But something happened to him during the World Cup that I still cannot fathom. He did not play with the spirit of one that wanted to win very badly. He ‘strolled’ through the matches, and even got to the final playing without conviction and fire in the eyes. When Argentina lost Messi lost even more.

As a result, no one raised an eyebrow or complained when a few months later the hard-working, but obviously less talented Cristiano Ronaldo stole the show again and took away the crown of World’s best player from him again. Ronaldo thoroughly deserved it and it appeared as if the spirit to win had left Messi.

Now here comes a new season and suddenly, for the first time in a long while, Barçelona FC and Messi are back. Lionel Messi is playing spiritedly again. It is quite apparent in the way he plays these days, chasing and running around, joining in defending when his team loses possession, getting involved more than ever before during play, and playing his team from the front through physical effort.

It reminds me of the Messi of the early days of his career. He anchored Barçelona FC’s unique brand of football that dominated world football in the past decade. At that time there was no disputing the fact that in Barçelona and Messi the world had the best team and the best player respectively.

For Lionel Messi there is no doubt in my mind that he is the greatest to have ever played football. He may not have the complete range of skills like Pelé, or almost singled-handedly led his country to win the World Cup like Maradona, but in terms of sheer natural ability and affinity with the ball at his feet, there has never been a better player.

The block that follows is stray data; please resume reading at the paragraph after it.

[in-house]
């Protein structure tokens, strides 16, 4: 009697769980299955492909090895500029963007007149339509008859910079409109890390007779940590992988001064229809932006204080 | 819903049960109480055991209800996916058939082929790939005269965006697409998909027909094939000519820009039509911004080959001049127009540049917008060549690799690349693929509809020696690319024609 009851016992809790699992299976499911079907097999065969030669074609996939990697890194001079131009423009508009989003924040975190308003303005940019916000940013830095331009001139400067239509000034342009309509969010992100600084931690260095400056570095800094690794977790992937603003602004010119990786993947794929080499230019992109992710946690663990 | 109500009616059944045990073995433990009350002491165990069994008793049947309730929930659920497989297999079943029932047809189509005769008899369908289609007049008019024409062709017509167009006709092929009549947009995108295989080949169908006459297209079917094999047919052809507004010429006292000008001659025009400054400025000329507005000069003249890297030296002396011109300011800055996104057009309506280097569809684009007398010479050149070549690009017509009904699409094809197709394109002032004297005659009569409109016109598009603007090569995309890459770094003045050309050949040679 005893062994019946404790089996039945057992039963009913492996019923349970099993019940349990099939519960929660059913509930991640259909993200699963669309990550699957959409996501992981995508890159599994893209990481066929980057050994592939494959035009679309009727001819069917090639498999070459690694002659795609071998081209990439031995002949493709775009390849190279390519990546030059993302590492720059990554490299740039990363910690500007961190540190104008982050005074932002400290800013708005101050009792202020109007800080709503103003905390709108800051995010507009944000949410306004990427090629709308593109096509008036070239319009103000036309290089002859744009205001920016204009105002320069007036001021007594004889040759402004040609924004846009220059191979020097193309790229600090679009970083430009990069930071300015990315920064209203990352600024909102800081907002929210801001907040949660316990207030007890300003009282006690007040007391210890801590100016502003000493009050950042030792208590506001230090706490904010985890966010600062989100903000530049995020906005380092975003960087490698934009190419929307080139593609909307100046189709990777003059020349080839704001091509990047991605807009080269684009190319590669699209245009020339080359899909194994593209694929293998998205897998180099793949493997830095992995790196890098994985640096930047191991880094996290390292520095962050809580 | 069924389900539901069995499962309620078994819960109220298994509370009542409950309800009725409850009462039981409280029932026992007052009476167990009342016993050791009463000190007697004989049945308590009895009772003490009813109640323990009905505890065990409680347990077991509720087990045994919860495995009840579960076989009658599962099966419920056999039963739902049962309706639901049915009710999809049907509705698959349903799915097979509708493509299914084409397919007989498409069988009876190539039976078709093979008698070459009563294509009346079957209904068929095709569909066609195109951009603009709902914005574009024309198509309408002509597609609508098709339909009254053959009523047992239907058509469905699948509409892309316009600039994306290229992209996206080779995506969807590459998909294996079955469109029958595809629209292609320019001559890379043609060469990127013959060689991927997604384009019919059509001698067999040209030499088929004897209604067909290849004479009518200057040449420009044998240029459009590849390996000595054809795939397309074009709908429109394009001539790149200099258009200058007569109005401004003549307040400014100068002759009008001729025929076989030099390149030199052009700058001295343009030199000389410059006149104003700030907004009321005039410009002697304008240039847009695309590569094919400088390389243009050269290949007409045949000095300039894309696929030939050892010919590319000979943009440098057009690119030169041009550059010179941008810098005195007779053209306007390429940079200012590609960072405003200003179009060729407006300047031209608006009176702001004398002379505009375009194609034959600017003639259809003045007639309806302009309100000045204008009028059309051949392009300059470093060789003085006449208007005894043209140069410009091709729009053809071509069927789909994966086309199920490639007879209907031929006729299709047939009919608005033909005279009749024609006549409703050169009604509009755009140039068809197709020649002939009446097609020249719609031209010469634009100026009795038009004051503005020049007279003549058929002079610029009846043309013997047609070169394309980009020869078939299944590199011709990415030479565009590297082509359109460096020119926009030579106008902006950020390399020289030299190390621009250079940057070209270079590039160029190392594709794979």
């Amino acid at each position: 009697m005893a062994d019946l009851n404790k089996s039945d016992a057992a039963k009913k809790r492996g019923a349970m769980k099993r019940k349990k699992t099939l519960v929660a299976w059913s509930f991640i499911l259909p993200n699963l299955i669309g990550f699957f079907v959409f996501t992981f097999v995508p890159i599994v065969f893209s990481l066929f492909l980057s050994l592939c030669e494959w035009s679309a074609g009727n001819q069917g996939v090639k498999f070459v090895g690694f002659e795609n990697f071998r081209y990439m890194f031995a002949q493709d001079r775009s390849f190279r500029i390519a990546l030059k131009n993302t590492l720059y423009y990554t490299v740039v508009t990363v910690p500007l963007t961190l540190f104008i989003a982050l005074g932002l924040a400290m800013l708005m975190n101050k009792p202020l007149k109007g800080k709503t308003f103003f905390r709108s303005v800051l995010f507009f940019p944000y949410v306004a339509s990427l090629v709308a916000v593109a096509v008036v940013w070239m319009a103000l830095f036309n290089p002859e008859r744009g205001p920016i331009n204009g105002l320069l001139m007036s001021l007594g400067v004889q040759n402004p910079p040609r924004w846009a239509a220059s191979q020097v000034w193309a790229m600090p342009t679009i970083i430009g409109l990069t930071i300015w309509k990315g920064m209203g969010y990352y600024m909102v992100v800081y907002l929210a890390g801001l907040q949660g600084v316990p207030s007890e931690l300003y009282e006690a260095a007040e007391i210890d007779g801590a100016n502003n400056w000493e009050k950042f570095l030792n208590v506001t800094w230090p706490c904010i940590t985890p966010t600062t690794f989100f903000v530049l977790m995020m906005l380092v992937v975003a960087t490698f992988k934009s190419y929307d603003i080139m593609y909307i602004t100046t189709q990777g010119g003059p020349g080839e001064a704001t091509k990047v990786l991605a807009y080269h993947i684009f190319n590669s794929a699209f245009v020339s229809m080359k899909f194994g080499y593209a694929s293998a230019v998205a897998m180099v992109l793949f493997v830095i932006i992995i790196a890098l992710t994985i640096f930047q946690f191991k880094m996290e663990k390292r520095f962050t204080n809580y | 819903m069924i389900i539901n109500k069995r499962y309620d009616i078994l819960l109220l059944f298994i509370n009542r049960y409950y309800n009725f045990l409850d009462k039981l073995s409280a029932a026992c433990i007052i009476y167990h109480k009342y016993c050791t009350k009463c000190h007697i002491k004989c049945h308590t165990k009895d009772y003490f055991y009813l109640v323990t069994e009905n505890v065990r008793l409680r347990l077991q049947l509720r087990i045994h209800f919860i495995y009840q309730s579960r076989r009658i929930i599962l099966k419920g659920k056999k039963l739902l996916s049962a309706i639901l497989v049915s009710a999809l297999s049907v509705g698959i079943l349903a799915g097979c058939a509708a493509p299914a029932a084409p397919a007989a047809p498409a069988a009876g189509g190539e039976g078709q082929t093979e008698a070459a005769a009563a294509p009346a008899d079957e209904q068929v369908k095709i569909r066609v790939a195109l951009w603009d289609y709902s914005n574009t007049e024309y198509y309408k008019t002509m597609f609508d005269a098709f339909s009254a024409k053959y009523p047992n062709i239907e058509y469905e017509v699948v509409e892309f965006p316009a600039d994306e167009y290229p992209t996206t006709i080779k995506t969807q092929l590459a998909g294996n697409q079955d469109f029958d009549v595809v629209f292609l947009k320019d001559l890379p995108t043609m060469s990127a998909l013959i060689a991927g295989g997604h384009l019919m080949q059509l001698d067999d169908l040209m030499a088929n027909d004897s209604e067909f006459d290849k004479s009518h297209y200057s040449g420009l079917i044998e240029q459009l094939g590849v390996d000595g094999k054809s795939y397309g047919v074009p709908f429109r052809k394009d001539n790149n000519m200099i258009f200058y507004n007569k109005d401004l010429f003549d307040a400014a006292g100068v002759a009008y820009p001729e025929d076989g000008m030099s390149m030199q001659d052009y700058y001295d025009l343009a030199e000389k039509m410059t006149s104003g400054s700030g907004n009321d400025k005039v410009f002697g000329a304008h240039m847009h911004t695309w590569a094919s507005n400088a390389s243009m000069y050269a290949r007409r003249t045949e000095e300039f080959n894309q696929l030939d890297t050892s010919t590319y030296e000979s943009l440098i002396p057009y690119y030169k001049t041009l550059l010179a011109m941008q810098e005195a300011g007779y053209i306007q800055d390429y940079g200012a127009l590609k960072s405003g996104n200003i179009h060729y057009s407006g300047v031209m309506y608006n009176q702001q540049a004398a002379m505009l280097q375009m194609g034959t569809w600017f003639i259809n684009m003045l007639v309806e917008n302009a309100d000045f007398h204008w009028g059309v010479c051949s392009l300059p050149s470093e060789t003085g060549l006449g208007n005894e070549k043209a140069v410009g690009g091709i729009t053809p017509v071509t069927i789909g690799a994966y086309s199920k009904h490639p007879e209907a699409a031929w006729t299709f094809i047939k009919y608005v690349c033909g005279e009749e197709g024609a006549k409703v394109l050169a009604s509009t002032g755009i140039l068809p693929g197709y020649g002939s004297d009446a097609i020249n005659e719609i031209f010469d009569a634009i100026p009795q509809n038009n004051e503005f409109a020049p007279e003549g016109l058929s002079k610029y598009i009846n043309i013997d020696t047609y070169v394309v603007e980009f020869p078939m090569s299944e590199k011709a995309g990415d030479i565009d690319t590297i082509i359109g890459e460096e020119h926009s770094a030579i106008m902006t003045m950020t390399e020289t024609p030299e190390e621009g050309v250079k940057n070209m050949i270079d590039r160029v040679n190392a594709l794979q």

There is a magnetic relationship between his left foot and the ball that makes him do almost anything with it at will, almost effortlessly. It is hard to put into words his ease and comfort on the ball, his dribbling ability even in the tightest of corners, how he wriggles between defenders, how he rides tackles, how he glides and races past defenders, how he makes difficult shots look so easy, how he makes goal scoring a habit.

From what I have seen of Messi this current season, if all goes well and he remains injury free, he is set to extend his grip on world football. He will likely win the World’s best player award again for an unassailable 5th time. And probably the world will now accept, as I have claimed over and over again, that there has been no player like Lionel Messi in the history of football!

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Tatters

by Satish Sekar © Satish Sekar (January 10th 2015)

Reputation